I am an avid bicyclist and an avid tinkerer. I figured that one way to make it through the indoor riding season was to combine the two areas.
I figured to start easy and just interface and old Cateye bicycle computer sensor with an Arduino. Unfortunately, so far it hasn't been anything but easy.
The Cateye sensor consists of two switches and two magnets. The switches are mounted on the rear chainstay and one magnet is mounted to a spoke and the other to a pedal. My plan was to hook it up the switches to pins 2 & 3 and then setup a simple interrupt routine to count revolutions.
Problem #1 - Connecting the switches (Solved). :) I cut the cable to the two switches and had a devil of a time connecting anything to it so I could connect it to the Arduino. I couldn't solder it and ended up having to crimp pins to the end of it.
Problem #2 - Extending the cables from the sensor (Solved). :) I wanted to extend the sensor leads so that I could work with the Arduino on my bench while the bike was in the stand. With my initial setup both interrupts would trigger when either switch closed. I fixed this by putting 10K ohm resistors between the 5v from the Arduino and the common pin and then 10K resistors between the two switch leads and ground.
Here is what is giving me the headache: :(
Problem #3 - Everything works with the bike in the bike stand but not on the rollers. I setup the Arduino to print out the interrupt counter for the wheel and pedals every five seconds. In the stand you get a nice consistent set of number. Start riding on the rollers and you will jump from 150 rpm to 600 rpm between samples.
My current line of troubleshooting is that it has something to do with static electricity being generated between the bicycle tires and the rollers but so far I haven't been able to solve the problem.
If anyone has any ideas I would love to hear them.
Connect the bike frame to the arduino ground and to an actual ground connection (copper gas or water pipe, earth pin on a wall socket) ?
I fixed this by putting 10K ohm resistors between the 5v from the Arduino and the common pin and then 10K resistors between the two switch leads and ground.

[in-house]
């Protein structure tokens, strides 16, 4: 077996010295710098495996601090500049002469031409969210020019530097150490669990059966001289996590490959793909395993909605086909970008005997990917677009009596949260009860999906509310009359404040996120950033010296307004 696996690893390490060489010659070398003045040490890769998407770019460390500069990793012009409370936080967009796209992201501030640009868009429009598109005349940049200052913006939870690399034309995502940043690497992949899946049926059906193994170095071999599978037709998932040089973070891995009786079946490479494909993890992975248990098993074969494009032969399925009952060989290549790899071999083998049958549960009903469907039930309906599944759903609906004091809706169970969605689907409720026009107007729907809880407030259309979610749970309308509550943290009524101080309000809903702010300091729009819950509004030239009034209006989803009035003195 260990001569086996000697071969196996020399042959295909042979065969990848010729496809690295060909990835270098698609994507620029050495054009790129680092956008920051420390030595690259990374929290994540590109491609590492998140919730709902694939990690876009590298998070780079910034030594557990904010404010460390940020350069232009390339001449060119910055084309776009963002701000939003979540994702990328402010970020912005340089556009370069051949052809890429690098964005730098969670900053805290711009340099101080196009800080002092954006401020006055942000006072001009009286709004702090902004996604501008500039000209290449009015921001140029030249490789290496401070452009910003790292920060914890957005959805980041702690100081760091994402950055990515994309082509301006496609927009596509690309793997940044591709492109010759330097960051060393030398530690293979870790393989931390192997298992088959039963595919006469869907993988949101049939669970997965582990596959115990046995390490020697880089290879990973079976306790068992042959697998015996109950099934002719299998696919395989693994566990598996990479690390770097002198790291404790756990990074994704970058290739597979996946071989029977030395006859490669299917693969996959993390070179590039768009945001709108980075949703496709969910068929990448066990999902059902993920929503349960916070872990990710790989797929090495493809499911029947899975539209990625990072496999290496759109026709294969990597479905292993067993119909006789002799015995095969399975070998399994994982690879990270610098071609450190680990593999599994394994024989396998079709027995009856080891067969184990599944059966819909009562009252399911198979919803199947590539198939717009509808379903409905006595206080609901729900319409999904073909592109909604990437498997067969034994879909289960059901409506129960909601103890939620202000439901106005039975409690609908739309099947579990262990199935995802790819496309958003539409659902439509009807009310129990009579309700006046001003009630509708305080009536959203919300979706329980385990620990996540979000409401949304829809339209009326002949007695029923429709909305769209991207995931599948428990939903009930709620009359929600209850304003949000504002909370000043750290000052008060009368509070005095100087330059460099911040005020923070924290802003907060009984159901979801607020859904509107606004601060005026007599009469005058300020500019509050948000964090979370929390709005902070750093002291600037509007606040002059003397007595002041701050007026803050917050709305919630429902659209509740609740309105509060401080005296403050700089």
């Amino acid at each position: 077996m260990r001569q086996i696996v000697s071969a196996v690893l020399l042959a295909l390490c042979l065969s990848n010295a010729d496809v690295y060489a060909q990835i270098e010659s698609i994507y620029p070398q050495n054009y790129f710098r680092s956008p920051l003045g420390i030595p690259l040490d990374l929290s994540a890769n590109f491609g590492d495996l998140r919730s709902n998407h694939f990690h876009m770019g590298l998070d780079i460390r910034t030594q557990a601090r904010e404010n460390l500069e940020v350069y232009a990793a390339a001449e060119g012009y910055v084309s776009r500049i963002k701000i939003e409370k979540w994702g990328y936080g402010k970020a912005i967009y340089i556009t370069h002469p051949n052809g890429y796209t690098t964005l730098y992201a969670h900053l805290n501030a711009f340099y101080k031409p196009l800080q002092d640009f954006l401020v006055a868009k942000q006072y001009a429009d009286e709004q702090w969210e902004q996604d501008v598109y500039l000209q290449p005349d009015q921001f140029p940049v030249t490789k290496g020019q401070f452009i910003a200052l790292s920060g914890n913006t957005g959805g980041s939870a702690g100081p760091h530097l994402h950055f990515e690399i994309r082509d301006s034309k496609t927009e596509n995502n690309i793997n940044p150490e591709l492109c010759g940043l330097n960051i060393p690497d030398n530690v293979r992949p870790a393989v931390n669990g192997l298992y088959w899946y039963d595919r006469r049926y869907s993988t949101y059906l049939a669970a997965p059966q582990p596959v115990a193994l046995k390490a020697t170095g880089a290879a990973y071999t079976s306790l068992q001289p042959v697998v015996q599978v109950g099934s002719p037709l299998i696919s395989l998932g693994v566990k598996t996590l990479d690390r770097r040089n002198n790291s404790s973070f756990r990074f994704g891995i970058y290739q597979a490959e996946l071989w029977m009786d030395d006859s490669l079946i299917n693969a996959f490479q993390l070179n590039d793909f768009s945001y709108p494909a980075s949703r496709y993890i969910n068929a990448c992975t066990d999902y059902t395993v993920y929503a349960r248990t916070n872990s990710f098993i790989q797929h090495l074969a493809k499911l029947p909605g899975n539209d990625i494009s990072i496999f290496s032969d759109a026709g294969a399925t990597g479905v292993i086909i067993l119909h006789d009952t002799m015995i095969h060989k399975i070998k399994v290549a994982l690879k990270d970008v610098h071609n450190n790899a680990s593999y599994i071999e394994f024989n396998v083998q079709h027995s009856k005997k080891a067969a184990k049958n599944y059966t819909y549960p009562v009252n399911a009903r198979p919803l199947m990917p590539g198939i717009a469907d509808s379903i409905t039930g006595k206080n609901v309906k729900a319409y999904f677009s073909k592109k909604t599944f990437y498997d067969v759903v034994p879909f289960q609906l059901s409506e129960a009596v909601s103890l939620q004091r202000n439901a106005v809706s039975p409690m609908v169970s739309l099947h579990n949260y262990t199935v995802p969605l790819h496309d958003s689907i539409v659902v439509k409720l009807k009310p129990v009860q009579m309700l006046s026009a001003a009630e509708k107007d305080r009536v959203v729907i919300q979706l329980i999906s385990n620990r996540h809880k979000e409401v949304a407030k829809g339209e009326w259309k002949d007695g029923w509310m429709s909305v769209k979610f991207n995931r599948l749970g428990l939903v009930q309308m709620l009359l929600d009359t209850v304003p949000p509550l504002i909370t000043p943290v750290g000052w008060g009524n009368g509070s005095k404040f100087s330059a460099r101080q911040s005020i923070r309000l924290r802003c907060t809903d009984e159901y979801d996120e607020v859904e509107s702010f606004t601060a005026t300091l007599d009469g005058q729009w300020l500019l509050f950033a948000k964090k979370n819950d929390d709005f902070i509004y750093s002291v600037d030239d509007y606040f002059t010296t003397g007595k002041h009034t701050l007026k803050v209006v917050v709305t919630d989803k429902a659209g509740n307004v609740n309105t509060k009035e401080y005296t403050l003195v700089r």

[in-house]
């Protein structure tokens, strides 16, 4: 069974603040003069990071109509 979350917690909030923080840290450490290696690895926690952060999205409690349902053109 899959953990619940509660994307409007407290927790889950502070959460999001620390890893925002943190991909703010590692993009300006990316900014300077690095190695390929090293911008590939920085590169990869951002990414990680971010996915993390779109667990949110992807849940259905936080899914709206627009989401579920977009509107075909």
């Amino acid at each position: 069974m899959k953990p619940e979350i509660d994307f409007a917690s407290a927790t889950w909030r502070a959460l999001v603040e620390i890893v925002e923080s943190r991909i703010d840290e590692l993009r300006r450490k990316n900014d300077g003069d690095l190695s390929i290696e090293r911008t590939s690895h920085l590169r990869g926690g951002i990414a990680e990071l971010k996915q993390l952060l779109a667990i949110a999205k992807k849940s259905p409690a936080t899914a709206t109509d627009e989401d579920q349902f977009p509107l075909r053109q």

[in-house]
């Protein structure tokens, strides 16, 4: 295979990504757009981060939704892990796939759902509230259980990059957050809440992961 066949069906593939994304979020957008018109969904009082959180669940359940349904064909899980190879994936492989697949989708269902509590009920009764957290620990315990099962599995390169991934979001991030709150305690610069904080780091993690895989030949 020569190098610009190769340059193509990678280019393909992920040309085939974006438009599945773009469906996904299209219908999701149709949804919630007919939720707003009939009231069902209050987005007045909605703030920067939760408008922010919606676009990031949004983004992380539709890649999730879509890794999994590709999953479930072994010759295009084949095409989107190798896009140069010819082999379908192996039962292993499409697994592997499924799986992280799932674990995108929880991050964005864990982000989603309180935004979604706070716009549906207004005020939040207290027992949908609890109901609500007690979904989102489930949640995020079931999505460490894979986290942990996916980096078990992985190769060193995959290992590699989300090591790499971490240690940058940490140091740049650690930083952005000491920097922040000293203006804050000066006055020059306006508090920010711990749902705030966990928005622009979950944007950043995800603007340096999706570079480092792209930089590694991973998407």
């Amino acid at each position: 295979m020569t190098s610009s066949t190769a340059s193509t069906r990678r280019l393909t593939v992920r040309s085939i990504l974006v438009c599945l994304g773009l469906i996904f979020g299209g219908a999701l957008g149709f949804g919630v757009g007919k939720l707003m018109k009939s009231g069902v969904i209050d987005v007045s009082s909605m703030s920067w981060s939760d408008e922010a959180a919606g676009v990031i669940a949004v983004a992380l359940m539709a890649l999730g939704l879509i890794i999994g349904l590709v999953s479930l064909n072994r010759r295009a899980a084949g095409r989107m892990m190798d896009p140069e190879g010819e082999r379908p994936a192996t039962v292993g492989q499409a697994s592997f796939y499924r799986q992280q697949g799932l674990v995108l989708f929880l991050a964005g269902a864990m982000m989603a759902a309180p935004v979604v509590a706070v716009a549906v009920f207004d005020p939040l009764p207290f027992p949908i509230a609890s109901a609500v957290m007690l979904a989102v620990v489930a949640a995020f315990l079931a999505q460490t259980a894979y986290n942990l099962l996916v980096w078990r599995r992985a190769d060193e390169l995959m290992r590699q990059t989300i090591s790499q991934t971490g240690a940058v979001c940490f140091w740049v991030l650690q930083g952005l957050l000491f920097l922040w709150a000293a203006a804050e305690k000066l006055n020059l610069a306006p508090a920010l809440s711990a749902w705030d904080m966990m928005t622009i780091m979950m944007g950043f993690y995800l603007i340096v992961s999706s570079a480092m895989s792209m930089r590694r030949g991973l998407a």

Maybe you fixed it, maybe you didn't: your description is a little ambiguous, but it sounds like a bad arrangement that's biasing your inputs to 2.5V.
Depending on how you have the "common" pin wired, you should have the inputs tied either to ground or Vcc, with a stronger pullup/pulldown (more on the order of 1K, rather than 10K). That should give you better noise immunity.
One switch needs to go between the arduino's ground and one interrupt pin and the second between the other interrupt pin and arduino ground. You need to use the internal pullup resistors or external 10k resistors from each interrupt pin to +v. This way the interrupt pin is either solidly connected to +v or 0.
Static electricity will not be a problem but you will get multiple interrupts when the switch bounces. You can ignore them in software(don't count a second interrupt within 10ms) or add some hardware.
Thanks for all the feedback. I got things working.
It doesn't appear to matter if I use 10K or 1K resistors. What does matter is that I have resistor between the Ardunio pin, the switch leg and ground and another one between the common switch leg and +5v. If I don't both interrupts fire when either switch closes.
As for all the other problems they appear to have been static.
My breakthrough was that I found out that things worked fine as long as I was holding on to the wall which I do to get up to speed where I can balance the bike. I could ride all day as long as I had one hand on the wall.
It tried a bunch of things to ground the bike, myself and the rollers but nothing worked. Finally I put the whole setup on a rubber exercise mat and this solved the problem. I no longer get strange readings or Arduino lockups.
Googling information on Bicycle Rollers did come up with a fair amount of talk about static.
Thanks again for all the pointers.